Are you aware of the most dangerous toxins to your pet? Listed here are the top pet poisons, as well as how to seek help if your pet has consumed one of these substances.
Eight Most Common Toxins
When humans are sick they tend to be forgetful and leave pills out, or accidentally drop them. Pain killers, anti-depressants, blood pressure pills, and heart medications are among the most common poisons for dogs and cats.
Flea and Tick Products
Even though these products are made with animals in mind, too much of a good thing can be harmful. If a dog or cat ingests these products or if the wrong dosage is used, disaster can strike. Additionally, always make sure that you are using the right product for your animal, as canine flea control products cannot be used on cats.
Certain medications and herbal remedies can be used on dogs and cats without problem. However, other products can cause serious issues. Always make sure to double check with your veterinarian whether a product is safe to use, as well as the correct dosage.
Pet pharmaceutical companies frequently produce medications with additional flavor in order to make medication administration easier. However, sometimes these methods work too well. For instance, heartworm preventative is a common pet medication that causes overdose, because some animals will go to great lengths to eat these tasty pills.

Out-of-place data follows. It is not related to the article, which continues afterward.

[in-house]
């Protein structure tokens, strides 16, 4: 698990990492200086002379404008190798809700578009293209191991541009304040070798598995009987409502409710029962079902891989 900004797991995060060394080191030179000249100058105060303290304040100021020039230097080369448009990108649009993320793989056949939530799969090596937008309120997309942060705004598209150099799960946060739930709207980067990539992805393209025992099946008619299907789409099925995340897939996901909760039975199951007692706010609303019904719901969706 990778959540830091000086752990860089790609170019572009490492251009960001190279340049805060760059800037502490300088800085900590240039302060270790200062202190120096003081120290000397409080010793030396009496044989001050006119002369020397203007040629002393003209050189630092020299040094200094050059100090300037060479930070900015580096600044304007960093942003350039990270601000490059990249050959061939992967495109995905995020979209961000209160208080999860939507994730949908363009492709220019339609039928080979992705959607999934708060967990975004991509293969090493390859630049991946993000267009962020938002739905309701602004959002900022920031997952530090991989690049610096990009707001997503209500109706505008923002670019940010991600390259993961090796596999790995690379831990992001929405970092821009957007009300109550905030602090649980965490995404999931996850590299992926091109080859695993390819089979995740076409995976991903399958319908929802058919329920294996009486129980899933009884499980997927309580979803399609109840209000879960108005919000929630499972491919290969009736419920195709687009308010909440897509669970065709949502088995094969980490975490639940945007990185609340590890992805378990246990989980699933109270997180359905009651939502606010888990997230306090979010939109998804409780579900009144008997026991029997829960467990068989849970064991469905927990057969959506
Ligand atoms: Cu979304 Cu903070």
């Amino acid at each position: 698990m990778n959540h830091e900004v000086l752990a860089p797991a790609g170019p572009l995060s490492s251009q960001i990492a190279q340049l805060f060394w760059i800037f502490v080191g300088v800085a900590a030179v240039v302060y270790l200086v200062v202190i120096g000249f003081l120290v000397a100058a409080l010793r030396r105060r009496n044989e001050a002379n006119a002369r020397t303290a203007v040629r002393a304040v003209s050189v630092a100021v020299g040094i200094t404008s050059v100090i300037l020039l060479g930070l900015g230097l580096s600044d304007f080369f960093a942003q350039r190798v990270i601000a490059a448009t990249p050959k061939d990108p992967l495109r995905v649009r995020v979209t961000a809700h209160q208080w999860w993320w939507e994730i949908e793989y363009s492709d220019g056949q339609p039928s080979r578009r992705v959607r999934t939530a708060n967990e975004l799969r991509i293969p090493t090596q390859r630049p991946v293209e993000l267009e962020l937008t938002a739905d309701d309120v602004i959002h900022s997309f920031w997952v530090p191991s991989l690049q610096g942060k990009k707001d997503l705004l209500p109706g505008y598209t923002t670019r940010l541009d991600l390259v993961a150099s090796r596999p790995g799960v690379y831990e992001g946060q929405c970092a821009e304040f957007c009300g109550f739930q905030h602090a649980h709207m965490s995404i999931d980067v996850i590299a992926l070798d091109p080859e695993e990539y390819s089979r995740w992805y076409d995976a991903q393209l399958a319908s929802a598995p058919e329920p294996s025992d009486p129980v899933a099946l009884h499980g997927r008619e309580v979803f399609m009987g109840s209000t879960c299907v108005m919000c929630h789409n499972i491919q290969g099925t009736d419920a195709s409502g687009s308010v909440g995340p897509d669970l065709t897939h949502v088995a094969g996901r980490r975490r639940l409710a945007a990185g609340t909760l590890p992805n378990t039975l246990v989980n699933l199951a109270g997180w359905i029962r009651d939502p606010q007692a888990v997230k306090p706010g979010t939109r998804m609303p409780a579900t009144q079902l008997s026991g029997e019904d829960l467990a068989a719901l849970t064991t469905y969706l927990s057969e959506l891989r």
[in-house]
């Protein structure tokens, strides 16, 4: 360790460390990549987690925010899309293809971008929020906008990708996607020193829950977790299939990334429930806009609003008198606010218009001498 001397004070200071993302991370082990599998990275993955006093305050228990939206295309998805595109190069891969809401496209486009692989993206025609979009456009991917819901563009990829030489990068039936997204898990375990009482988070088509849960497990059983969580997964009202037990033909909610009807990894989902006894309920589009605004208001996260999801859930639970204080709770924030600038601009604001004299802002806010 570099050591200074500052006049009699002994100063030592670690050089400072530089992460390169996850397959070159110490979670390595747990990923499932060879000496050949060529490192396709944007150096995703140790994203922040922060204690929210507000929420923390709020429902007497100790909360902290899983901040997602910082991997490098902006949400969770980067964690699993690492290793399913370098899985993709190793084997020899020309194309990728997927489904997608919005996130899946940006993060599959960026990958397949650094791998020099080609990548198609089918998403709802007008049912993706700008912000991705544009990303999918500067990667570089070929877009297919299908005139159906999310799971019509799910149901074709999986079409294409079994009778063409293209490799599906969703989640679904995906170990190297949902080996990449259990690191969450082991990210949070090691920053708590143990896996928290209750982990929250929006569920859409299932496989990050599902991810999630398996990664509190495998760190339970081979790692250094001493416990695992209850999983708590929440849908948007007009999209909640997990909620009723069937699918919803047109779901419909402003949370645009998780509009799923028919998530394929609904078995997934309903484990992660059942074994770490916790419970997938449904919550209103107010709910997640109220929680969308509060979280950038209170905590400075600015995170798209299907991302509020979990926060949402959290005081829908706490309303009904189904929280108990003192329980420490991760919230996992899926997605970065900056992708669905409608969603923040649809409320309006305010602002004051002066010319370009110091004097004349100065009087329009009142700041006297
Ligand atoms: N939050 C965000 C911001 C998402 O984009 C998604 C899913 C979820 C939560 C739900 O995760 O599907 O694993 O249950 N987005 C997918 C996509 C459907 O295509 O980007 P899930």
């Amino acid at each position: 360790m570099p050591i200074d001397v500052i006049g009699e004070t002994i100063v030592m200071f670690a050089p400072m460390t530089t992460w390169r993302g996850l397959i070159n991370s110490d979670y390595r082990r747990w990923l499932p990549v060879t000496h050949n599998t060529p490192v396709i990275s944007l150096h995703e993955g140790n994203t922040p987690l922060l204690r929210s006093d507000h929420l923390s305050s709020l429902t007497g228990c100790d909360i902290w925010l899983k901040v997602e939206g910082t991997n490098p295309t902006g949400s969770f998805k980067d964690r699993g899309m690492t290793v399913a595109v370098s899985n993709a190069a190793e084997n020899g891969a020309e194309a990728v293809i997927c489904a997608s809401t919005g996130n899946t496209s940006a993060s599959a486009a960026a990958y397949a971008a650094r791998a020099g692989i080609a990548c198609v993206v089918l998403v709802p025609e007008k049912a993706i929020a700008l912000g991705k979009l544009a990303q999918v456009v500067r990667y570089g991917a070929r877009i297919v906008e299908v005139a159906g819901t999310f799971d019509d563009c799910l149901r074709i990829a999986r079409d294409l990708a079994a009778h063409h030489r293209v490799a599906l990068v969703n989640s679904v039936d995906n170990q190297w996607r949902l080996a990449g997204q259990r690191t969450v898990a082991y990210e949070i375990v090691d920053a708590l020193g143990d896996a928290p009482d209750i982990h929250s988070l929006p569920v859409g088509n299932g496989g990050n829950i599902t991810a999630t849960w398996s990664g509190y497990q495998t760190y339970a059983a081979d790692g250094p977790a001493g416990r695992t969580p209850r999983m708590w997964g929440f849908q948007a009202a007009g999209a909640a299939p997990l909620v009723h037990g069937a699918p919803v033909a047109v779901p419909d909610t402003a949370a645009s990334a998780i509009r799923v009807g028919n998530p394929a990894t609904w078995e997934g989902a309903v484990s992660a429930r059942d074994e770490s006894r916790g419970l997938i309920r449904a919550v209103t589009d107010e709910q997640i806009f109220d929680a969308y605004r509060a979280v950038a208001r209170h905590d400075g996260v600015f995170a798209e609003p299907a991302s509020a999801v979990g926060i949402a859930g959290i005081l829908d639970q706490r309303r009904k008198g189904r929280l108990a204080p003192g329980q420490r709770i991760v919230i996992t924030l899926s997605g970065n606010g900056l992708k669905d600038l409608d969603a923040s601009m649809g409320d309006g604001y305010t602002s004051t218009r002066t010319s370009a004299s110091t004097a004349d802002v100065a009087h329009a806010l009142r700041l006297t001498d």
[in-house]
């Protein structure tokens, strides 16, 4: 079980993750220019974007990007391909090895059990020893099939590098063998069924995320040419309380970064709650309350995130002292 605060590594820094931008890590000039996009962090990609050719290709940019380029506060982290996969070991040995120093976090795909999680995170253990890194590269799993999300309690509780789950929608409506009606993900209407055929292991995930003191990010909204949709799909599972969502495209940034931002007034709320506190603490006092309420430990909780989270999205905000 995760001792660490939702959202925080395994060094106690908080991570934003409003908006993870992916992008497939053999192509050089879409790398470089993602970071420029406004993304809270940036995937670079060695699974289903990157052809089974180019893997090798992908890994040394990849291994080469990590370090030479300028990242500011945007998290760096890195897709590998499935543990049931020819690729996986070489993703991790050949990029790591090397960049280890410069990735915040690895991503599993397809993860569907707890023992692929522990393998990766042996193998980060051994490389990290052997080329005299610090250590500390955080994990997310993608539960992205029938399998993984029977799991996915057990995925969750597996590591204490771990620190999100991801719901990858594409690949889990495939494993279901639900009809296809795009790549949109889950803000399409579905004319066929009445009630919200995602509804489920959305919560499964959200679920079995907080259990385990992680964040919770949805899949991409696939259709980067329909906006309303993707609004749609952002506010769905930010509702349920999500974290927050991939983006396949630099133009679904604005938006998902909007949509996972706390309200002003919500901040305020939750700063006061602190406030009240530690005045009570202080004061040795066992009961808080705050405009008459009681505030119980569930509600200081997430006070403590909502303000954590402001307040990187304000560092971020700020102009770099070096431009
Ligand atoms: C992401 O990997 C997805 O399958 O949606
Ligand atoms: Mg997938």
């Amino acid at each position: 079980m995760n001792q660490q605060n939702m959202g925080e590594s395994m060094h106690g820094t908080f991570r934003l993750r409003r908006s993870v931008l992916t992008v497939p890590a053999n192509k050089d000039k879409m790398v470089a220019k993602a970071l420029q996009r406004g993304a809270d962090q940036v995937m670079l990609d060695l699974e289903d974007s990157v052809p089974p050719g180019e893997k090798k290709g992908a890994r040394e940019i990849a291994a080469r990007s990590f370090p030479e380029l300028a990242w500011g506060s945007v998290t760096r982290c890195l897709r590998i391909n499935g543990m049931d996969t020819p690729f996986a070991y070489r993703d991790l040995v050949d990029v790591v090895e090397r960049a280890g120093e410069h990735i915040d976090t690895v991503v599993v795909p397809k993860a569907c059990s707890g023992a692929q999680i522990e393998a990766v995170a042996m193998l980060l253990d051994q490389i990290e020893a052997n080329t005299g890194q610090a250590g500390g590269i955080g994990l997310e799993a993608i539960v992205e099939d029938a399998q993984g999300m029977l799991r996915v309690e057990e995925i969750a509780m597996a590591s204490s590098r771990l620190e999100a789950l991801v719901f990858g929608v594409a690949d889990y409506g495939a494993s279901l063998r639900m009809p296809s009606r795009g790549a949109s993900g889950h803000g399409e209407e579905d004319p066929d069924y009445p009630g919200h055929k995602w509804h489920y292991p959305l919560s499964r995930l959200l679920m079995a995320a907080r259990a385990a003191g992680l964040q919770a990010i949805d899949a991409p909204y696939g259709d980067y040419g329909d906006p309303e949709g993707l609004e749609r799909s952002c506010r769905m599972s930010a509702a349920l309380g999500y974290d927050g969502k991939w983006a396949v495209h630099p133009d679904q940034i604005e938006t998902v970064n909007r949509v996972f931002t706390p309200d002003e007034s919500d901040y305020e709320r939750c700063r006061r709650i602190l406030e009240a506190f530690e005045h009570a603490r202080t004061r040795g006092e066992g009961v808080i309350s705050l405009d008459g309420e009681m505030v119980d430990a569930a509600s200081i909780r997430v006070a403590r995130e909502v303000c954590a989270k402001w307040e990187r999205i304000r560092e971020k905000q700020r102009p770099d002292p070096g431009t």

Two of the most common household poisons for animals are bleach and antifreeze. Beware that animals explore the world around them via their mouths, and even a small amount of household products can be deadly. Keep cleaning supplies off the floor, and preferably in a cabinet with child-proof locks.
Chocolate, xylitol, alcohol, grapes, raisins, garlic, and onion are toxic to dogs and cats, among other items. Always beware when feeding your dog or cat human foods which ingredients are safe and which are toxic.
Certain indoor and outdoor plants can be poisonous to pets. These include azaleas, lilies, daffodils, oleander, crocus, tulips, and sago palms. Keep all plants out of reach of your pet, particularly off of the floor.
Fertilizers, grass seed, and pesticides all pose a risk to dogs and cats. Keep these items in sealed containers, and keep your pets off the lawn whenever planting, fertilizing, or using pest control products.
What to Do if your Pet has Ingested Poison
Dogs or cats that have ingested a poisonous substance are likely to experience symptoms such as vomiting, diarrhea, seizures, lethargy, loss of appetite, and weakness. If you suspect your pet has been poisoned, call your veterinarian or the Pet Poison Helpline immediately, at 855-764-7661. Be prepared to pay a $59 USD fee, as well as give information regarding your pet’s age, sex, breed, weight, and the type and amount of poison ingested. The helpline operator will be able to tell you the next steps to take, such as inducing vomiting or seeking immediate medical attention.